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suppose I have an object like this:

class Spline {
public:
    Spline(std::size_t const dim);
    // Quite a few functions here. One of those:
    vec operator()(double const t) const; // Returns vector of dimension d
}

Now, at most uses of this class, the dimension will already be determined at compile time, thus it would be a good idea (for performance reasons) to change the class like this:

template <std::size_t dim>
class Spline {
public:
    Spline();
    // Quite a few functions here. One of those:
    vec::fixed<dim> operator()(double const t) const; // Returns vector of dimension d
}

(For those who wonder, vec and vec::fixed are objects defined by the armadillo linear algebra library). Now I would like to have both versions living in parallel, thus being able to choose the dimension at compile time as well as during runtime. In short, I would like to create the equivalent of vec::fixed<dim> as Spline::fixed<dim>, but without implementing all functions twice. Especially, I would have to choose the return type of all those functions depending on whether there is a template argument present or not.

Do you have any idea how I might accomplish this, especially thinking in terms of a clear and maintainable design? (In the hope that I made myself clear, which I am not totally sure about.)

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3 Answers 3

up vote 3 down vote accepted

Use a simple traits metastruct and specialize that.

template<std::size_t dim>
struct spline_return_traits{
  typedef vec::fixed<dim> type;
};

template<>
struct spline_return_traits<0>{ // 0 is a special marker for runtime dimensions
  typedef vec type;
};

template<std::size_t dim>
class Spline_impl{
  typedef typename spline_return_traits<dim>::type spline_return;
public:
  spline_return operator()(double const t) const;
// if <dim> is 0, then the dynamic vec will be chosen as the return type
  // all your functions
};

class Spline : public Spline_impl<0>{ // default is dynamic
public:
  template<int dim>
  struct fixed : public Spline_impl<dim>{
  };
};

Now you simple use that. :) Every operator, constructor and function of Spline_impl should be available in the subclasses. For the implementation of each function, you need to do some branching where it's a must to decide between runtime or fixed vec:

if(dim == 0){
  // runtime specific stuff
}else{
  // compile-time specific stuff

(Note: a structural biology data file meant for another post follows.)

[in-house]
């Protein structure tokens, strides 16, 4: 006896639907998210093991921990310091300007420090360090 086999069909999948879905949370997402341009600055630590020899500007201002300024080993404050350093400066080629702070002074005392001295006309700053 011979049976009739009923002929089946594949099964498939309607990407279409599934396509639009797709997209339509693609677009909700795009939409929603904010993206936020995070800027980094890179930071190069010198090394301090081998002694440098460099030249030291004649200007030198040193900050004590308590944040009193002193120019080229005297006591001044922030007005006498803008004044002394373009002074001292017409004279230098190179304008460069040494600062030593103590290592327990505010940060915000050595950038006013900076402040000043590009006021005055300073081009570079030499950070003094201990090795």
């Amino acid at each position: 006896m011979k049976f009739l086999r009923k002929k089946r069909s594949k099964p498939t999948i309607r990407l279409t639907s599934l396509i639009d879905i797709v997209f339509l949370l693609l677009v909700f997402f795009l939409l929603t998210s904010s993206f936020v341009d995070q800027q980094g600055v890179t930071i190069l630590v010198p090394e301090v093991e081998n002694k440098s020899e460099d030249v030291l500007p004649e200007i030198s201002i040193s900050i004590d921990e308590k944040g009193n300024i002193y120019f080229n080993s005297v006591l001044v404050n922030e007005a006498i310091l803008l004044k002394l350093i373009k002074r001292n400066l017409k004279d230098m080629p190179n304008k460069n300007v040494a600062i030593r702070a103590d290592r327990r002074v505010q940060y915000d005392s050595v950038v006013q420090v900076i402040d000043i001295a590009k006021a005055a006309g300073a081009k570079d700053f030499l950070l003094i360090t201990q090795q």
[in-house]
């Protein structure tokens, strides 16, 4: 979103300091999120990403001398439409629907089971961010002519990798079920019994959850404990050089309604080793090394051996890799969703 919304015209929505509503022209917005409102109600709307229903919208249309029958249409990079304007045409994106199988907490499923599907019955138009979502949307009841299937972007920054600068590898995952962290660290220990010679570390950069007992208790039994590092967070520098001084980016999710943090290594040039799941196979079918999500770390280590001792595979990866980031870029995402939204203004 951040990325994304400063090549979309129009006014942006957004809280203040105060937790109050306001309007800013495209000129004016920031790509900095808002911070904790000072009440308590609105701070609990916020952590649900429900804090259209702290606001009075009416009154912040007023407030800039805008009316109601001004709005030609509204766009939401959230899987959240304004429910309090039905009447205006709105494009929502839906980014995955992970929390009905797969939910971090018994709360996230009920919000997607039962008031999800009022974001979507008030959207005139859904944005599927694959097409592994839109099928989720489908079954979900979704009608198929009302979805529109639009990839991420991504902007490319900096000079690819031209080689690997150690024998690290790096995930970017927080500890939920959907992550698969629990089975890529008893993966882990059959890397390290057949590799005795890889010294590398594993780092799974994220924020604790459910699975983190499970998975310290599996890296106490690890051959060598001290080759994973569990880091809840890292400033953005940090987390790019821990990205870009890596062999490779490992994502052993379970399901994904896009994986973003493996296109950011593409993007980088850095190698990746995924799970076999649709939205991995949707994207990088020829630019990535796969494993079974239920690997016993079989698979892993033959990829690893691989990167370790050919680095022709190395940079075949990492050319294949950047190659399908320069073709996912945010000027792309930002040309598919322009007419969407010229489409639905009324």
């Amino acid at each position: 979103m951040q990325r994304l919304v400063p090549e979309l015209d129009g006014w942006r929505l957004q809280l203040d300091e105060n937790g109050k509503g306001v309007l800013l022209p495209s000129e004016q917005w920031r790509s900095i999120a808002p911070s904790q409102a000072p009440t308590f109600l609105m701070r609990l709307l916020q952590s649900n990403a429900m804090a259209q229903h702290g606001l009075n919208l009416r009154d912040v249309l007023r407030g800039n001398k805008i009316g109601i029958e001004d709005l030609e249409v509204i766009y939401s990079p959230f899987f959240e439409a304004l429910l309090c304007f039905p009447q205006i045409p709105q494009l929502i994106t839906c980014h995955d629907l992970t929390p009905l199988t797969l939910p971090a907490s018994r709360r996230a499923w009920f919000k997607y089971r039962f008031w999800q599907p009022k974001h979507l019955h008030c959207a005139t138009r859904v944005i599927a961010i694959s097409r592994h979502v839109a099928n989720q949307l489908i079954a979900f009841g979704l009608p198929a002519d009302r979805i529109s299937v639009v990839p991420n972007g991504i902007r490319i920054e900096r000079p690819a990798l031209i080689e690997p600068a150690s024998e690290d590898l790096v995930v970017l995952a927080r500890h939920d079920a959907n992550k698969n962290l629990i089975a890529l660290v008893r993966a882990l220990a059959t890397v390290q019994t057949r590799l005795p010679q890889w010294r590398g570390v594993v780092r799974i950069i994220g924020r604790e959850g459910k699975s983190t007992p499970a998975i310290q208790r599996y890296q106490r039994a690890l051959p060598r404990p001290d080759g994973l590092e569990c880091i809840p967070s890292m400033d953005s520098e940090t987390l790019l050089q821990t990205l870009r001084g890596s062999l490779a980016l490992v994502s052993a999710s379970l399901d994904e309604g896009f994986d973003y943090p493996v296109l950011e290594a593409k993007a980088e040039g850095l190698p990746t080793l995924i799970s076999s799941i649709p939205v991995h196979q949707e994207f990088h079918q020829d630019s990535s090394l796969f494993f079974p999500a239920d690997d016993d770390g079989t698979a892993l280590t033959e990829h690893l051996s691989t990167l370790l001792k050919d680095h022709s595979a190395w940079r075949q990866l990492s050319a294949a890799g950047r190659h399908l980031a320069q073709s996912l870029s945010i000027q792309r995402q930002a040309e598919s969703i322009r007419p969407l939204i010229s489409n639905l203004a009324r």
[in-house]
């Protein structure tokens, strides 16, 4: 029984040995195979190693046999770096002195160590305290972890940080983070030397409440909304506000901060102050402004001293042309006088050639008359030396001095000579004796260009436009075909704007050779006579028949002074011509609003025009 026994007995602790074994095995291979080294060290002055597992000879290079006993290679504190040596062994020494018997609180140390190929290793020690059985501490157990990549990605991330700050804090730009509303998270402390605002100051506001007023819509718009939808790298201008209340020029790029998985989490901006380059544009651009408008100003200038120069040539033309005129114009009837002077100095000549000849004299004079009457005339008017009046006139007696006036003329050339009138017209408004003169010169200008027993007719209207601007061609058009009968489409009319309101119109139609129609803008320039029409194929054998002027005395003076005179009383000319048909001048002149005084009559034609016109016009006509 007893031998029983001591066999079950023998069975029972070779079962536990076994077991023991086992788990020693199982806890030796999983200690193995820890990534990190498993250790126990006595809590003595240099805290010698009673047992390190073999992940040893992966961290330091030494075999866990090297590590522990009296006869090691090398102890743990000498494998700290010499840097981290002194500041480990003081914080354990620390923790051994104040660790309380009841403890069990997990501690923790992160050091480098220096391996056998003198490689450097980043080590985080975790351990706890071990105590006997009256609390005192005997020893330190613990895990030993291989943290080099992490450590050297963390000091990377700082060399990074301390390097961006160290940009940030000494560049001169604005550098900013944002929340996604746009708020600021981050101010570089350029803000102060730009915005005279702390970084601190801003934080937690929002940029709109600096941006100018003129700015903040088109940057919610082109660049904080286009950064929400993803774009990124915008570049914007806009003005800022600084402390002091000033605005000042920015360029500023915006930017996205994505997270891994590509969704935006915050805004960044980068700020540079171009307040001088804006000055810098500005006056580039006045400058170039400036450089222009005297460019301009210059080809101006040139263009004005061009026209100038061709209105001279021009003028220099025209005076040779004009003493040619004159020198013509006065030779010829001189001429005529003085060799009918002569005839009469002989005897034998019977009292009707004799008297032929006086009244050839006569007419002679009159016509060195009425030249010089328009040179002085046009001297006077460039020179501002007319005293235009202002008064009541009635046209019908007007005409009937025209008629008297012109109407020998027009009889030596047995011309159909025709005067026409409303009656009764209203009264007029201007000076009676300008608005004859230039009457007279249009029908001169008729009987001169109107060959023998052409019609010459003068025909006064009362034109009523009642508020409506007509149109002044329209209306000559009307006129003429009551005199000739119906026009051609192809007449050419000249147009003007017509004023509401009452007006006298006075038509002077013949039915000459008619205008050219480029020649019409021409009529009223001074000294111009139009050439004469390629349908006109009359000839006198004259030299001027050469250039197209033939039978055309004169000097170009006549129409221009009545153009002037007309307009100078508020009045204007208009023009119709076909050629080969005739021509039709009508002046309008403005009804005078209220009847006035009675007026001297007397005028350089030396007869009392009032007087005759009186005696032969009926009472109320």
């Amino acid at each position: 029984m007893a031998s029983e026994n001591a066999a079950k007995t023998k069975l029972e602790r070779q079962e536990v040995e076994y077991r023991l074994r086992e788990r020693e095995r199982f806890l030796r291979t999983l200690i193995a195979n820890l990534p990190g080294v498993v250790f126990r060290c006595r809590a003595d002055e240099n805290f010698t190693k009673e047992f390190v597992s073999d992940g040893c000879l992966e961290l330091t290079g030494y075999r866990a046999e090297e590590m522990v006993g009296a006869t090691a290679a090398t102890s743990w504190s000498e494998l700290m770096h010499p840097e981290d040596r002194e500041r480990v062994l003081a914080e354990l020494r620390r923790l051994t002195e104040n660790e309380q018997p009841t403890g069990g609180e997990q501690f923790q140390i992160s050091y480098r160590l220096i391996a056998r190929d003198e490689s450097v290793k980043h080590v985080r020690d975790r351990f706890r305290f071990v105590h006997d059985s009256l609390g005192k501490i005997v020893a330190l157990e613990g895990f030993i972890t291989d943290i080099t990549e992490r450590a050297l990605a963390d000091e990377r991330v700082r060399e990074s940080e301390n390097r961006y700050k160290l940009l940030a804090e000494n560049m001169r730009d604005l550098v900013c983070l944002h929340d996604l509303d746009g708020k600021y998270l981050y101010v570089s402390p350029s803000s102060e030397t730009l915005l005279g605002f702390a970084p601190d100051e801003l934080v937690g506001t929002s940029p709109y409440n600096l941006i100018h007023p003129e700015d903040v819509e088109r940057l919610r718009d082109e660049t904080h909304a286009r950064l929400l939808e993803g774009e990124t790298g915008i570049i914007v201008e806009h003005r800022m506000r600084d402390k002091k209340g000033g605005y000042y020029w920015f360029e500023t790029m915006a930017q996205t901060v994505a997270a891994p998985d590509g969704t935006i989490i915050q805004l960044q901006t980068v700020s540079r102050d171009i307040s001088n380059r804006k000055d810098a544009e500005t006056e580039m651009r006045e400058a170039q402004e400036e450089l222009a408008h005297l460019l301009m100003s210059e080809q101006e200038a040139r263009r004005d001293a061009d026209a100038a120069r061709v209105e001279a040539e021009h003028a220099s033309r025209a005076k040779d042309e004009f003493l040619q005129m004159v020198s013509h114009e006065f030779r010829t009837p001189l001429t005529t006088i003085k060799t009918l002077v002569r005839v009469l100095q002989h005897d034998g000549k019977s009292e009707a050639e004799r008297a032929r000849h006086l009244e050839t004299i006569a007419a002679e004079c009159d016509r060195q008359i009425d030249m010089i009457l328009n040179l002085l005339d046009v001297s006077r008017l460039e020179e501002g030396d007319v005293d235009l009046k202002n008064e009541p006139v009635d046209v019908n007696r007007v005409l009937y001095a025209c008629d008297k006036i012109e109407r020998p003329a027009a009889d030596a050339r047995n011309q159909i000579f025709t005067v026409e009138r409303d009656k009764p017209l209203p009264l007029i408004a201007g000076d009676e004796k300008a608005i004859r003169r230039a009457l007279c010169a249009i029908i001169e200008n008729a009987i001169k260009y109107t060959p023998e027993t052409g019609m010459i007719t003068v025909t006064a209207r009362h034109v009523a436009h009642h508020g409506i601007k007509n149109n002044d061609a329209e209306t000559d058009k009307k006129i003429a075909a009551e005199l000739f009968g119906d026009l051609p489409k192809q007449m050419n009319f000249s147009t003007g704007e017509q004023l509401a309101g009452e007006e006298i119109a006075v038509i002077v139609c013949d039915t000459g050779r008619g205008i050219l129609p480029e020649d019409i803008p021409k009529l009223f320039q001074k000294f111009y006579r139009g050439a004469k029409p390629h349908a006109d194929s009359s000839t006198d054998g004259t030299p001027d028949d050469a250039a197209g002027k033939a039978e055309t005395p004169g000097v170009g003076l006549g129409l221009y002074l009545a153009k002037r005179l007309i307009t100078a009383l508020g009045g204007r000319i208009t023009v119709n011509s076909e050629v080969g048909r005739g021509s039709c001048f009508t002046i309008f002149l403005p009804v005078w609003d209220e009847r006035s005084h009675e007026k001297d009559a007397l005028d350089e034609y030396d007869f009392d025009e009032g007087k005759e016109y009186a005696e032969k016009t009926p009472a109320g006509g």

}

Use as:

Spline dynamic_spline;
Spline::fixed<10> fixed_10_spline;

Only problem being that the Spline class will be double the size of Spline_impl... :/ Lemme think if I can find a solution to that too.
Edit: If you don't want Spline to be double the size of Spline_impl, one possibility is to add a little verbosity and a typedef:

class Spline : public Spline_impl<0>{ // default is dynamic size
public:
  template<std::size_t dim>
  struct fixed{
    typedef Spline_impl<dim> type;
  };
};

And use as

Spline dynamic_spline;
typename Spline::fixed<10>::type fixed_10_spline;
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Shouldn't that be typename Spline::fixed<10>::type fixed_10_spline;? –  larsmans Apr 18 '11 at 5:03
    
Thank you. I learn something new every day - this time you made it happen ;) –  Thilo Apr 18 '11 at 8:01

If I understand your question correctly, you want a struct for compile time usage and runtime usage as well with preferably same name. In my opinion, you can declare the class as template and then specialize one of its instance (say size_t = 0xffffffff), which you may not be using. You can declare all your definitions for runtime usage in that instance.

For example,

template<std::size_t dim = ~0> // choose default dimension(0xffffffff) not to be used
class Spline {
public:
  Spline () {}
  vec::fixed<dim> operator () (double const t) const {}
};
template<>
class Spline<~0> {  // specialize the default dimension for runtime use
public:
  Spline (std::size_t const dim) {}
  vec operator () (double const t) const {}
};

It can be used as below:

Spline<5> o5;  // compile time dimensions
Spline<> o0(3); // run time dimensions (don't mention anything in template)
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You can just overload it. Making a non-duplicate implementation, however, is a problem with no generic solution, unless you have more template magic that can do this.

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1  
Is it possible to overload on return type? –  Rafał Dowgird Apr 17 '11 at 20:53

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